April 29 and 30 at the Walker’s McGuire Theater: Brooklyn Rider with Kayhan Kalhor, kamancheh. What’s a kamancheh, you might wonder? So did we. It’s a Persian bowed string instrument, ancient and elegant. Brooklyn Rider, the string quartet, will also be joined by percussionist Mathias Kunzli. Co-presented by the Walker Art Center.

May 20 on the Andy Boss Stage at Park Square Theater: An Evening with Composer-in-Residence deVon Russell Gray and Friends. Let’s just say that dVRG has a lot of interesting and talented friends.

Go here to see a list of all upcoming Schubert Club events. Tickets to the Mix concerts will go on sale in late 2020.

The picks

V is for virtual, L is for live and in person.

L Tonight (Tuesday, Sept. 29) at Crooners: Uptown Brass. All the members of this nattily named quintet are from the Minnesota Orchestra’s brass section. So it’s no stretch to say they are some of the best brass players in the Twin Cities. See and hear them in Crooners’ Mainstage Tent – which, as of tonight, will be heated and newly configured with wind walls, to keep you cozy – or from your car. FMI and tickets ($25 per person).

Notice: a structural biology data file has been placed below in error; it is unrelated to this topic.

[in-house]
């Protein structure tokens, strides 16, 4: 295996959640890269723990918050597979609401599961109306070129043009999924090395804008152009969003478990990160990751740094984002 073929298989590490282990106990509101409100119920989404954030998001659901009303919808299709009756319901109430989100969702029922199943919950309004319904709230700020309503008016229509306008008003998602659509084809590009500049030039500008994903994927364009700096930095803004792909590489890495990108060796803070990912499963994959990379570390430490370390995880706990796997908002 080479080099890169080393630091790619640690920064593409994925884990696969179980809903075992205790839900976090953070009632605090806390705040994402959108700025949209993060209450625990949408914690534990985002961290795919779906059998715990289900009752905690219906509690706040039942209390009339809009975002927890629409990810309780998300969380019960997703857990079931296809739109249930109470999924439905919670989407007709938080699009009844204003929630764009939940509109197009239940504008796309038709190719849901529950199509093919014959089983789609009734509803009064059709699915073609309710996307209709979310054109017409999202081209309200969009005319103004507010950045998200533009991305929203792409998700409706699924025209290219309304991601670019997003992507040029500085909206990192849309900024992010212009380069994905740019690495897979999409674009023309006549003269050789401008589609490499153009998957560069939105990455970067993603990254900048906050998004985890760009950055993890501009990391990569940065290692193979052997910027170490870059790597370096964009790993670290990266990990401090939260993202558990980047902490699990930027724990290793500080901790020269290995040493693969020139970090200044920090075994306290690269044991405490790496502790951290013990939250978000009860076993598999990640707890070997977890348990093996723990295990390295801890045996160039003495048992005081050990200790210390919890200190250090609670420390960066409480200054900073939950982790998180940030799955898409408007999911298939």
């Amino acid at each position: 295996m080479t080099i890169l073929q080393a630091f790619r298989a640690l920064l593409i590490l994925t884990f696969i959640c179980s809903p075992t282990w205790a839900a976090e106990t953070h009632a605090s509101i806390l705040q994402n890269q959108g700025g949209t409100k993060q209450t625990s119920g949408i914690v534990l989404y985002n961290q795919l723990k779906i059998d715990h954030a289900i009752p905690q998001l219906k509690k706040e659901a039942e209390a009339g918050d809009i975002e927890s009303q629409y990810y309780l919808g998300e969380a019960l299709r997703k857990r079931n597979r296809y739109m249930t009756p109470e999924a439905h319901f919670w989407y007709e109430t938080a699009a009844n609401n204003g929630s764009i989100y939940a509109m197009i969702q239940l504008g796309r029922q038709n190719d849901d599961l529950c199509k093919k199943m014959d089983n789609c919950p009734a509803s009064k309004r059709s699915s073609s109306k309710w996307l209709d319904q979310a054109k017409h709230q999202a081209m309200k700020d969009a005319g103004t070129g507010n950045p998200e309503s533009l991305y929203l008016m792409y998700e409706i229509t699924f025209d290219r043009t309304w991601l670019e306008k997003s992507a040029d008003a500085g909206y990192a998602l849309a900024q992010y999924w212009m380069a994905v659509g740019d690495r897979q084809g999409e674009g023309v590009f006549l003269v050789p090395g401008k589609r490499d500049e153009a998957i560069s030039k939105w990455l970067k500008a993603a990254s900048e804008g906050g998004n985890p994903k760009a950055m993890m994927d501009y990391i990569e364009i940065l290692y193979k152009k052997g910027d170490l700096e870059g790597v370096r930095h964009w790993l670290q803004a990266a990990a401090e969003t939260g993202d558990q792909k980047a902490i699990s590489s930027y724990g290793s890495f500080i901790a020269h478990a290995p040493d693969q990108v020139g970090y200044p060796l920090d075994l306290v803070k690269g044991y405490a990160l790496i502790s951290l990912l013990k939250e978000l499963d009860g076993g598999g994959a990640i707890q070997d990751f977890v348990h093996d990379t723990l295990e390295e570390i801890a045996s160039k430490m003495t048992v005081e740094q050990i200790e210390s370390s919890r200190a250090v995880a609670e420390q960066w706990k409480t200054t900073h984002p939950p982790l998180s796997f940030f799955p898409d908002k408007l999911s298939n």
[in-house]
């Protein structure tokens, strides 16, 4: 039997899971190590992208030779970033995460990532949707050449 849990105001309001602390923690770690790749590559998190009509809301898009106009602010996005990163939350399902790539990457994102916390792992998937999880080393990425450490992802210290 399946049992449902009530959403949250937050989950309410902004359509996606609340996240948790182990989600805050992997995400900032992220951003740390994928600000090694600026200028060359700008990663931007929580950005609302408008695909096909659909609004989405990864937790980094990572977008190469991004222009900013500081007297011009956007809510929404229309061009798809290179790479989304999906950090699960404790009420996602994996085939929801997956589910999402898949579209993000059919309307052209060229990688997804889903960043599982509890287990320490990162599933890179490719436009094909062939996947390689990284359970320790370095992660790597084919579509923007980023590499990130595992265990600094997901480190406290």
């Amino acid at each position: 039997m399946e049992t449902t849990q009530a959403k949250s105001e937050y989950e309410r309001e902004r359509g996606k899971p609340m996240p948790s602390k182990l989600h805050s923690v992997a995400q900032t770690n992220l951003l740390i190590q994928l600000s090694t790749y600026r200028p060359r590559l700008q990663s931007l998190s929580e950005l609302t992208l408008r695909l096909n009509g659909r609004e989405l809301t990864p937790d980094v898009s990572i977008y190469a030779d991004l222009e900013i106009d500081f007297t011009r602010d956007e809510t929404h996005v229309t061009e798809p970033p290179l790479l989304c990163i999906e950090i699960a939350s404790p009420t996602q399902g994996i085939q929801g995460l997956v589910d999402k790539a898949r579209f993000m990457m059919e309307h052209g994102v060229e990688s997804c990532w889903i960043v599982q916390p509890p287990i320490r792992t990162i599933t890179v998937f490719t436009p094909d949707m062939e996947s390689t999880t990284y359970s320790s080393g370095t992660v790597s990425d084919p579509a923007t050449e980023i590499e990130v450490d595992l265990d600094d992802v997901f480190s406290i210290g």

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V Tonight (Tuesday, Sept. 29): UMN English presents Curtis Sittenfeld. What if Hillary Rodham Clinton had never married William Jefferson Clinton? That’s the hook of Sittenfeld’s new novel. BTW, if you’re bristling because a man wrote this book, Sittenfeld is a woman. She’ll be in conversation with Julie Schumacher. 7 p.m. Free. Register here.

V Tomorrow (Wednesday, Sept. 30): Club Book presents Dahr Jamail. His latest, “The End of Ice: Bearing Witness and Finding Meaning in the Path of Climate Disruption,” is a work of science and mourning for the fragile, vulnerable planet we’re about to lose. Maggie Lorenz will moderate. 7 p.m. Free. Go here to join when the time comes.